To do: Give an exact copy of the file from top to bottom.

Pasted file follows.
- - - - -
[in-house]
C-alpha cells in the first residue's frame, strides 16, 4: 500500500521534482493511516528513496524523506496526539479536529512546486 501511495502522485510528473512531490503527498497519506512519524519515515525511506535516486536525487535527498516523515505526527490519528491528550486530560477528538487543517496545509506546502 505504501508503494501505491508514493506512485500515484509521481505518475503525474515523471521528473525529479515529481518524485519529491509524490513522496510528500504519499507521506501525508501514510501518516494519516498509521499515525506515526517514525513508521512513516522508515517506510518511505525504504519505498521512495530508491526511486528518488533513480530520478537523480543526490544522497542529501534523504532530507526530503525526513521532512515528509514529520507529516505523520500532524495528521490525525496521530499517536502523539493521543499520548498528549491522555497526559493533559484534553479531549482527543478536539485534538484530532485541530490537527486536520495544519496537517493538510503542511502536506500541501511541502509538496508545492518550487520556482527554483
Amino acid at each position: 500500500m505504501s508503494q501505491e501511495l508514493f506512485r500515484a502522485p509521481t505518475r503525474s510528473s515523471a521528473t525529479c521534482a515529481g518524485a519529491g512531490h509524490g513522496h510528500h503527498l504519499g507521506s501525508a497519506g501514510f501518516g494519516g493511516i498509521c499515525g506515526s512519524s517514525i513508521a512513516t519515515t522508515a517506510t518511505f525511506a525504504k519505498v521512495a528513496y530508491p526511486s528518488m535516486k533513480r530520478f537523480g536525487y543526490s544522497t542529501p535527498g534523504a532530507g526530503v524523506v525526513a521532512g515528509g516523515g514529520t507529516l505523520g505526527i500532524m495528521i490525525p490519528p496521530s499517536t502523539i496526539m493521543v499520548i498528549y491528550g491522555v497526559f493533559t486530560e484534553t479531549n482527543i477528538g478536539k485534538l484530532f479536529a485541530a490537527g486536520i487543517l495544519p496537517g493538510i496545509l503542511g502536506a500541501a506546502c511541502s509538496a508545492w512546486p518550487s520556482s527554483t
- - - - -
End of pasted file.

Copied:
[in-house]
C-alpha cells in the first residue's frame, strides 16, 4: 500500500521534482493511516528513496524523506496526539479536529512546486 501511495502522485510528473512531490503527498497519506512519524519515515525511506535516486536525487535527498516523515505526527490519528491528550486530560477528538487543517496545509506546502 505504501508503494501505491508514493506512485500515484509521481505518475503525474515523471521528473525529479515529481518524485519529491509524490513522496510528500504519499507521506501525508501514510501518516494519516498509521499515525506515526517514525513508521512513516522508515517506510518511505525504504519505498521512495530508491526511486528518488533513480530520478537523480543526490544522497542529501534523504532530507526530503525526513521532512515528509514529520507529516505523520500532524495528521490525525496521530499517536502523539493521543499520548498528549491522555497526559493533559484534553479531549482527543478536539485534538484530532485541530490537527486536520495544519496537517493538510503542511502536506500541501511541502509538496508545492518550487520556482527554483
Amino acid at each position: 500500500m505504501s508503494q501505491e501511495l508514493f506512485r500515484a502522485p509521481t505518475r503525474s510528473s515523471a521528473t525529479c521534482a515529481g518524485a519529491g512531490h509524490g513522496h510528500h503527498l504519499g507521506s501525508a497519506g501514510f501518516g494519516g493511516i498509521c499515525g506515526s512519524s517514525i513508521a512513516t519515515t522508515a517506510t518511505f525511506a525504504k519505498v521512495a528513496y530508491p526511486s528518488m535516486k533513480r530520478f537523480g536525487y543526490s544522497t542529501p535527498g534523504a532530507g526530503v524523506v525526513a521532512g515528509g516523515g514529520t507529516l505523520g505526527i500532524m495528521i490525525p490519528p496521530s499517536t502523539i496526539m493521543v499520548i498528549y491528550g491522555v497526559f493533559t486530560e484534553t479531549n482527543i477528538g478536539k485534538l484530532f479536529a485541530a490537527g486536520i487543517l495544519p496537517g493538510i496545509l503542511g502536506a500541501a506546502c511541502s509538496a508545492w512546486p518550487s520556482s527554483t